New York Magazine

Skip to content, or skip to search.

Skip to content, or skip to search.

Cannellini Beans

ShareThis

Seldom seen in their pods, fresh cannellini beans, available now at Rick Bishop’s Mountain Sweet Berry Farm stand at Union Square, are a rare treat. Insieme and Hearth chef Marco Canora cooks them in the traditional Tuscan way, with black kale and sage, which makes for a delicious bruschetta topping. If you find shelling beans a tedious task, consider the shorter cooking time and the fact that you don’t have to soak these overnight.

Marco Canora’s Cannellini-and-Black-Kale Bruschetta
3 lbs. fresh cannellini beans
1 head garlic, stem end trimmed to expose cloves, plus two cloves, minced
1 small bunch sage
salt
cup extra-virgin olive oil
1 medium yellow onion, minced
pinch of pepperoncini (hot-pepper flakes)
3 bunches black kale, a.k.a. Tuscan kale or cavolo nero (Greenmarket)
black peppercorns, cracked loaf of rustic bread or baguette

(1) Shell beans and rinse in cold water. In a heavy-bottomed pan, put beans, head of garlic, and sage in cold water to cover plus 1 inch or so. Bring to a boil, reduce heat, and simmer until beans are soft and creamy (about 1 hour), seasoning halfway through with salt. Strain beans, reserving Ż cup of the cooking liquid, and set aside. In a large, heavy-bottomed saucepan, heat the olive oil over medium heat; add the minced onion, garlic, and pepperoncini; and cook until the onion is translucent, being careful not to burn or brown. (2) Stem and roughly chop the kale and add to the bean cooking liquid. Cover and cook over low heat for 30 minutes. Add beans to kale mixture, mix thoroughly, and cook covered for an additional 15 minutes. (3) Mash the mixture with a potato masher until fairly smooth. Spoon the mixture over grilled bread, and season with cracked black pepper and a drizzle of best-quality extra-virgin olive oil.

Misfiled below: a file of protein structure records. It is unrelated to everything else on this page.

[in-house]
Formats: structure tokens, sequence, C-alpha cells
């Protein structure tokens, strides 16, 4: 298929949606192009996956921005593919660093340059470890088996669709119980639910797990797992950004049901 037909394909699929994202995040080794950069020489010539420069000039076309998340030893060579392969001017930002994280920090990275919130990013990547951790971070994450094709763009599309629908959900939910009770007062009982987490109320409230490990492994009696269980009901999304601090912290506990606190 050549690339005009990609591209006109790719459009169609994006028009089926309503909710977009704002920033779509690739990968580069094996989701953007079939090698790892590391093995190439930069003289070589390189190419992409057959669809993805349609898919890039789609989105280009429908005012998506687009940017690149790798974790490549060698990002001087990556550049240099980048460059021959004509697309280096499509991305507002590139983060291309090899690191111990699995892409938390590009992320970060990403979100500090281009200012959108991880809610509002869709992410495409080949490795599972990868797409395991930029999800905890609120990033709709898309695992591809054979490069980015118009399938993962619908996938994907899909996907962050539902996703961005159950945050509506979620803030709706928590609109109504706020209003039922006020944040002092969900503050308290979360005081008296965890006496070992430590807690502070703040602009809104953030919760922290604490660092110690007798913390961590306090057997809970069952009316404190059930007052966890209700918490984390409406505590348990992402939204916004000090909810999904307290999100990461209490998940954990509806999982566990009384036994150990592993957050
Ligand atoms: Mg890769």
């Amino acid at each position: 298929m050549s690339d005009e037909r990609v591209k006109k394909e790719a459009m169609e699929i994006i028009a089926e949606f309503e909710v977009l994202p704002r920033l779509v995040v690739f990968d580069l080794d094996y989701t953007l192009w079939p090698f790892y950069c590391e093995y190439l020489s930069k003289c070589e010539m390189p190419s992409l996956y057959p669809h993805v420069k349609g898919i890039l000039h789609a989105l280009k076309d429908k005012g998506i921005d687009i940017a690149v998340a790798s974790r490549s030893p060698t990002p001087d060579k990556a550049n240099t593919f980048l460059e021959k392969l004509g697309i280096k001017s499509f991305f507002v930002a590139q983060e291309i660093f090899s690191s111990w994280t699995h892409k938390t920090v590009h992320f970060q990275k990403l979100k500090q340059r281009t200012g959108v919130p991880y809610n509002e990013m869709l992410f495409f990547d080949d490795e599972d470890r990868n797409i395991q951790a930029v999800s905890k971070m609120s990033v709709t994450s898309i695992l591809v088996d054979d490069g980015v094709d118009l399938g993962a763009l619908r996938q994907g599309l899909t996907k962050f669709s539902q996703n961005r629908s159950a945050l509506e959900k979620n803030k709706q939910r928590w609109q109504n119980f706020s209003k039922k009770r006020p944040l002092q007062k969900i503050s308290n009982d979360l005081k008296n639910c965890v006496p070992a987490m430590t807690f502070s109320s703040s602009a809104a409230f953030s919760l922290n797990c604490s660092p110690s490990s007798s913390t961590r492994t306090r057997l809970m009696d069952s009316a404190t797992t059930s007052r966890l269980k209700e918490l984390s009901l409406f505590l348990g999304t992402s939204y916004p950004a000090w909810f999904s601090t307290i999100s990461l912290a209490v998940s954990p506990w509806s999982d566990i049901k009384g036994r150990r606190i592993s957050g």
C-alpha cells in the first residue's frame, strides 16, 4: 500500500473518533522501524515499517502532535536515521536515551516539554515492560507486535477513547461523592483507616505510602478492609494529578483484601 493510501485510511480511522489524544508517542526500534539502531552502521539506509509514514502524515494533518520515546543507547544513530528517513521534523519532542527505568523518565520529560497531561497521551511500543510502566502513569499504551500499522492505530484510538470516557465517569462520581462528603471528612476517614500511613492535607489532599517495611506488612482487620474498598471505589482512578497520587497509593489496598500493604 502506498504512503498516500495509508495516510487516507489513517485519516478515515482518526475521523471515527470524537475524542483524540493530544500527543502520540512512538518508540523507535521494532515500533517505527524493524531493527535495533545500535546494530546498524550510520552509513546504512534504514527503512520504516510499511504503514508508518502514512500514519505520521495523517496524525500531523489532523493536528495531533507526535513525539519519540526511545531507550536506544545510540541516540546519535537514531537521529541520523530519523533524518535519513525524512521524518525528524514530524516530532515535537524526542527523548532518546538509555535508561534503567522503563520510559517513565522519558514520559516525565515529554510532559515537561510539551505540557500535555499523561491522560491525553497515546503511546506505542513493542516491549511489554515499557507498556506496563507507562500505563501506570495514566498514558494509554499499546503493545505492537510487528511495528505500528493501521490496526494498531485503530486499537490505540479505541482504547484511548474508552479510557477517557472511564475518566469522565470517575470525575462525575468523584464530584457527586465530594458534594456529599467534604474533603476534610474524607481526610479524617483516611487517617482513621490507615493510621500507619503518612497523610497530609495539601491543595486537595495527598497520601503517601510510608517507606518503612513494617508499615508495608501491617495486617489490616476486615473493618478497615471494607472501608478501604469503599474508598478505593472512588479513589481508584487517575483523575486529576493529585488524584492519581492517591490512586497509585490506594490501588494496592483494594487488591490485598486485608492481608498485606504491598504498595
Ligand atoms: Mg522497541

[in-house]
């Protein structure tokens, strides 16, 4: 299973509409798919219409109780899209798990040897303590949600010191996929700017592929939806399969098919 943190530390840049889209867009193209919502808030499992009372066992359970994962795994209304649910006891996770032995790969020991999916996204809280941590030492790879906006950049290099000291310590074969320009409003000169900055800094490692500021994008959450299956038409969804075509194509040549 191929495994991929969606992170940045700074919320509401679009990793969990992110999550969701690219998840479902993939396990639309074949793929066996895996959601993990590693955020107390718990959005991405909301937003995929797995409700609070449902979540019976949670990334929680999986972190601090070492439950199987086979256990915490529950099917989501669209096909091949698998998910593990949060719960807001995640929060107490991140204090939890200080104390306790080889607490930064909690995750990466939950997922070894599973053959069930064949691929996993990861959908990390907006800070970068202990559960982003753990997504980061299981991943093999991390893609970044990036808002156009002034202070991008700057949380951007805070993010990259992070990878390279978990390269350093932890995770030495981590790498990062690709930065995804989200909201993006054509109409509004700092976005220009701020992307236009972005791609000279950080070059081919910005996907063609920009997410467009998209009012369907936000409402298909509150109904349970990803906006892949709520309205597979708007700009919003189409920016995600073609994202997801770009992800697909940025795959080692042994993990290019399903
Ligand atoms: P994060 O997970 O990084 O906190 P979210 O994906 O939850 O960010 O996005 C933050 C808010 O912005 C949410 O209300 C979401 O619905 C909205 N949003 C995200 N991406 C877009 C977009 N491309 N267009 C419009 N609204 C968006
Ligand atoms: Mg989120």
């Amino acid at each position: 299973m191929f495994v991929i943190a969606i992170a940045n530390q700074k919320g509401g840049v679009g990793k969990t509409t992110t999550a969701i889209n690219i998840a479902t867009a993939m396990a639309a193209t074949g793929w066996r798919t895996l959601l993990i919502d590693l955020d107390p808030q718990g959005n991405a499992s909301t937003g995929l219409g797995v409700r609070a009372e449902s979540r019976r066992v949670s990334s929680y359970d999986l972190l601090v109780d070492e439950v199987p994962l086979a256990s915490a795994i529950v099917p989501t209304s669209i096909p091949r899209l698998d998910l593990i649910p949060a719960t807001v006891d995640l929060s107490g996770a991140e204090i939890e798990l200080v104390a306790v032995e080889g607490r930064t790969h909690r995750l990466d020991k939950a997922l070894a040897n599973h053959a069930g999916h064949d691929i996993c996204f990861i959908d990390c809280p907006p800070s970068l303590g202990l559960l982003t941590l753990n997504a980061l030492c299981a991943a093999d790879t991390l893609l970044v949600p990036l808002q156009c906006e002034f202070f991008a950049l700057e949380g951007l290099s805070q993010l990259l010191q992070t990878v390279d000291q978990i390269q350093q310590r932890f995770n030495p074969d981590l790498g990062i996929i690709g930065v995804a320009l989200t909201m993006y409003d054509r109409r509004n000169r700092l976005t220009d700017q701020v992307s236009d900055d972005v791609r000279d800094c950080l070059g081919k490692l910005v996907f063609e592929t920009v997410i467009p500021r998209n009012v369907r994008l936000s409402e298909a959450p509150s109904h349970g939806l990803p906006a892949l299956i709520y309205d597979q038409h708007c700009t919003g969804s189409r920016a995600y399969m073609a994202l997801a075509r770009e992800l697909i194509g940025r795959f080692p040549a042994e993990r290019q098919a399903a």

Related:

Advertising
Current Issue
Subscribe to New York
Subscribe

Give a Gift

Advertising